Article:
But what has gone out of our time is the attitude of worshipful resignation before the inconceivable and the fatal. It is quite possible that all that has happened in the course of the millennia is that we have only switched metaphors. The low level of spirituality is a historical constant. Today, for all our rhetoric about freedom, uniqueness, and choice, we project ourselves as complex structural or functional units. In medieval times, people tended to see themselves as pieces of pottery, humble or magnificent, turned out by the hand of God and intended for different but predetermined uses. The milk jug was not to covet the status of the wine amphora.
The school of Behaviorism is just a modern equivalent of the old belief in predestination. For Behaviorists, given enough time and sufficient data, human life is entirely predictable; whereas for the medieval mind man is stamped at birth with personal and social essence as if God wielded an ontological cookie-cutter: star, bell, circle. But there is a subtle discrimination to be made here. For medieval man, though human life may be predetermined, God’s purposes remain eternally inscrutable. We can never know the why and the how of divine ordination. Thus the habit of obedience and reverence before the power and the mystery of the universe in which man was allowed to participate. A thread of the sacramental runs through all that brutality and ignorance we read about. We regard ourselves, however, as more enlightened than our forebears and in many ways we indisputably are; yet in assuming the paradigm of mechanism — in changing metaphors — we have forfeited our essential humanity to the illusion of indefinite perfectibility. Next year’s model will be better than this year’s.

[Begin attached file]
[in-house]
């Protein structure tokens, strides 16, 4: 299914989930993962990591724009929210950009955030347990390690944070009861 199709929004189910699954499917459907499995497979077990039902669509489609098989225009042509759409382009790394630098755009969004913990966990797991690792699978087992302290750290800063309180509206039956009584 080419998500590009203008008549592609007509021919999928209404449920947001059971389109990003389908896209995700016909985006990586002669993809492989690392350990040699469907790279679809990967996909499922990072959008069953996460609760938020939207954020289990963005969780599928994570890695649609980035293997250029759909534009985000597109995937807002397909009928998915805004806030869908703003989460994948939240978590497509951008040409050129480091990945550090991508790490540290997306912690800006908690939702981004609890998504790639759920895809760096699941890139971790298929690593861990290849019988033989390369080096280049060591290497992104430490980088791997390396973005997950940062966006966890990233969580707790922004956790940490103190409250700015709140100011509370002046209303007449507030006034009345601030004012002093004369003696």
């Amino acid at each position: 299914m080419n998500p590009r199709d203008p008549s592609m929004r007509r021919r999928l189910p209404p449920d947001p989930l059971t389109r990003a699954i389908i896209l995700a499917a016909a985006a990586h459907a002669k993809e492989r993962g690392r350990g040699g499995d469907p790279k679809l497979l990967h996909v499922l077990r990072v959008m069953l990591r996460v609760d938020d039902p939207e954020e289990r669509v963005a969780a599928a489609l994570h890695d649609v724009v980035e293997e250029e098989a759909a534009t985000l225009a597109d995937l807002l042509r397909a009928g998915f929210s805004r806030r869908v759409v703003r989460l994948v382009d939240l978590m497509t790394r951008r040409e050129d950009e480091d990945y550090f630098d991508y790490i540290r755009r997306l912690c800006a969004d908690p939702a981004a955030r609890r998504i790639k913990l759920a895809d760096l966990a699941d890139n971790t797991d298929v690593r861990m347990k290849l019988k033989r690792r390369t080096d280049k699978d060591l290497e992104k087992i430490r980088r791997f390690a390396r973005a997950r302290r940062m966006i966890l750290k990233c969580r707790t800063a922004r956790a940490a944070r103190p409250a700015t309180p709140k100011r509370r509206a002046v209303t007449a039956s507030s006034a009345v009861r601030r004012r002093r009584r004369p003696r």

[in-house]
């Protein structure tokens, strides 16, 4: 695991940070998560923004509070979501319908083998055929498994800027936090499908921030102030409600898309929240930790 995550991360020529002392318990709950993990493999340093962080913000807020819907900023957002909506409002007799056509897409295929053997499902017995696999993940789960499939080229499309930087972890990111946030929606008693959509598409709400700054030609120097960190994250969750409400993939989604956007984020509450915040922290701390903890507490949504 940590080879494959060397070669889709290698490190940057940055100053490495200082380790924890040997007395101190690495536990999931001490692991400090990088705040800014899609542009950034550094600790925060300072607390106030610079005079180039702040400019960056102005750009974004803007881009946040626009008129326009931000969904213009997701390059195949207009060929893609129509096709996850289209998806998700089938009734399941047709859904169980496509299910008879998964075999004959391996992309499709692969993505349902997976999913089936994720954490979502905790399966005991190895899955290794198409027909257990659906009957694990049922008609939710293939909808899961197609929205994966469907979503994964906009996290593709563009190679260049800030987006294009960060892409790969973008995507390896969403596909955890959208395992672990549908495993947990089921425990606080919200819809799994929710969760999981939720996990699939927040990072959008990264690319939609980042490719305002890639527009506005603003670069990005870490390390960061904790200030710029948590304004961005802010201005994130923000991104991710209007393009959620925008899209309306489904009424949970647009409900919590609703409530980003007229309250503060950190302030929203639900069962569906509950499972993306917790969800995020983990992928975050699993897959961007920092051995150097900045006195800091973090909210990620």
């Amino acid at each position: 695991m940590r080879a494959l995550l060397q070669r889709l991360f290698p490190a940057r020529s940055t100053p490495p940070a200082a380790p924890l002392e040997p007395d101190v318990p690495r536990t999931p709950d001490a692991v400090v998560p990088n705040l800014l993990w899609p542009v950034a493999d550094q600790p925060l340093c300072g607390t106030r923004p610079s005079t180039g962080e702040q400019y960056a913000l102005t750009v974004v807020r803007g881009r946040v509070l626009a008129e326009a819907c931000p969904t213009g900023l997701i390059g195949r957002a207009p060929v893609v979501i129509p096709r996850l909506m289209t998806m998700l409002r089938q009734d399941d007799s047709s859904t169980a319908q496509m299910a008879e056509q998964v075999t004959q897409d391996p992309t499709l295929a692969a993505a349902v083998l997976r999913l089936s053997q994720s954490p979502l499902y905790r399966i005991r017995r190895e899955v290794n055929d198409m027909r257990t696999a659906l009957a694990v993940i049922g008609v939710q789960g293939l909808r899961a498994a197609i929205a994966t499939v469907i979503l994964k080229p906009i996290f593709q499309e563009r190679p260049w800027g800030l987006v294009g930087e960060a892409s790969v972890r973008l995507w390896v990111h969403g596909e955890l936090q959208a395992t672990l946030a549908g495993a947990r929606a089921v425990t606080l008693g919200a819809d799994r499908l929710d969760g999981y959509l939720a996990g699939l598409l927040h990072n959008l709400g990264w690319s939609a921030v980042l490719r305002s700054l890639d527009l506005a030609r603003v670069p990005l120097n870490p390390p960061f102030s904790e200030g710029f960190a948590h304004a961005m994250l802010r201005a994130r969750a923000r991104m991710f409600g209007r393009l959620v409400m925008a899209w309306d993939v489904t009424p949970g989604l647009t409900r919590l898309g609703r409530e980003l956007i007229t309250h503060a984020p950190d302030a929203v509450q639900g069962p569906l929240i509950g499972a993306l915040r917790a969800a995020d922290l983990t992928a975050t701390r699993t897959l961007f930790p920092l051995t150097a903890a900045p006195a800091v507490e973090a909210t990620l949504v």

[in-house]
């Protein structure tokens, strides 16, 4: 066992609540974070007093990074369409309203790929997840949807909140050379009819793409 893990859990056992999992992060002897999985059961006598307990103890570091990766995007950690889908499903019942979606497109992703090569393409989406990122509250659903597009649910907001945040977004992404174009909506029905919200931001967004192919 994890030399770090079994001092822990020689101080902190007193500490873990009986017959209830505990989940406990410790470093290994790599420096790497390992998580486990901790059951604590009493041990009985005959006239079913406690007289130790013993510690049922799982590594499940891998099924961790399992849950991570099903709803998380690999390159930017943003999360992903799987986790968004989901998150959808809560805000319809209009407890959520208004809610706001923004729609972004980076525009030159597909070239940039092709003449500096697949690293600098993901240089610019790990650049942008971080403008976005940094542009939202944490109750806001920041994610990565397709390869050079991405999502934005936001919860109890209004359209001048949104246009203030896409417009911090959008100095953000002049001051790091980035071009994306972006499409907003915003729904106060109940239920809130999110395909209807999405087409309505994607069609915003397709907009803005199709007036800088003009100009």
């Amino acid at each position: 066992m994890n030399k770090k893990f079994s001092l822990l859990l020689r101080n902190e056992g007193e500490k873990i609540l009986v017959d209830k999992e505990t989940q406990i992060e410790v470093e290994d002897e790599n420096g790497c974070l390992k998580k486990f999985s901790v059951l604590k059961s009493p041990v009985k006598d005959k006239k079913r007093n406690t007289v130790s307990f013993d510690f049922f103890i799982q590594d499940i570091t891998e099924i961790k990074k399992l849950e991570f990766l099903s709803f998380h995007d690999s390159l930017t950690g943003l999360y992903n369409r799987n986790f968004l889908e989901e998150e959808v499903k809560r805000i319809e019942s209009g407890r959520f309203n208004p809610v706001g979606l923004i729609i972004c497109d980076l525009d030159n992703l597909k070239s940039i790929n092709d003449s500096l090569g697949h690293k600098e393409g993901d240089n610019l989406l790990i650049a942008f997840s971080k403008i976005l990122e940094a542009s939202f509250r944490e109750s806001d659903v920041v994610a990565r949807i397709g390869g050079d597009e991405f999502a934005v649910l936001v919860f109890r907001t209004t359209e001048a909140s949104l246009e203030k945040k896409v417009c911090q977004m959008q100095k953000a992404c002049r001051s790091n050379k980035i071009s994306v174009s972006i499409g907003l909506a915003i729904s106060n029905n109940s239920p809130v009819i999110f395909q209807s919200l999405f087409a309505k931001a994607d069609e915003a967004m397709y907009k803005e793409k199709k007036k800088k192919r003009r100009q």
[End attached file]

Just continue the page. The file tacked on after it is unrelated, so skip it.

Today there is no doubt that we tend compulsively to think in terms of object, function, or mechanism whenever we consider the incalculably human. Love is something to be “worked at” like a problem in mathematics that must be solved for the sake of its practical application. Friendship is called a “support system.” A Pascalian terror before the cold immensity of the universe is excessive “stress,” as if one were absorbing too much force for the mental “structure” to distribute and resolve successfully. For post-structuralists, a novel or a poem is only the manifestation of an “abstract model.” Wisdom is a kind of “flexible adaptability.” Desire is libidinal “tension” which must be “discharged.” And what was once called “making love,” an expression that however glibly it was employed still retained the implication of a genetic mystery, is today airily dismissed as “having sex,” a phrase which seems to concede in the direction of honesty but really betrays our attitude of therapeutic mechanism — like having an enema, a check-up, or an operation. Sex is an excellent way of running the machine.
The cybernetic revolution has only abetted this most infectious of diseases. We not only tend to regard ourselves as biological computers but have begun to fall in love with cute little nuclear-powered robots with numbers for names and fuse boxes for brains or with the nimble and magical denizens of simulated realities. Some of these can even build sculptures of light to create a Halo of nobility and bravely accompany us into the game world. The joke is that we will have to wait until the Grade-B humanoids take over the world for the numinous and spiritual dimension of life to make its retributive comeback. At some critical point in this manganese utopia the robot will insensibly begin to consider his support system as a friend, his repair facility as a prophet, and his cell recharger as that most profound and unsearchable of mysteries, a spouse.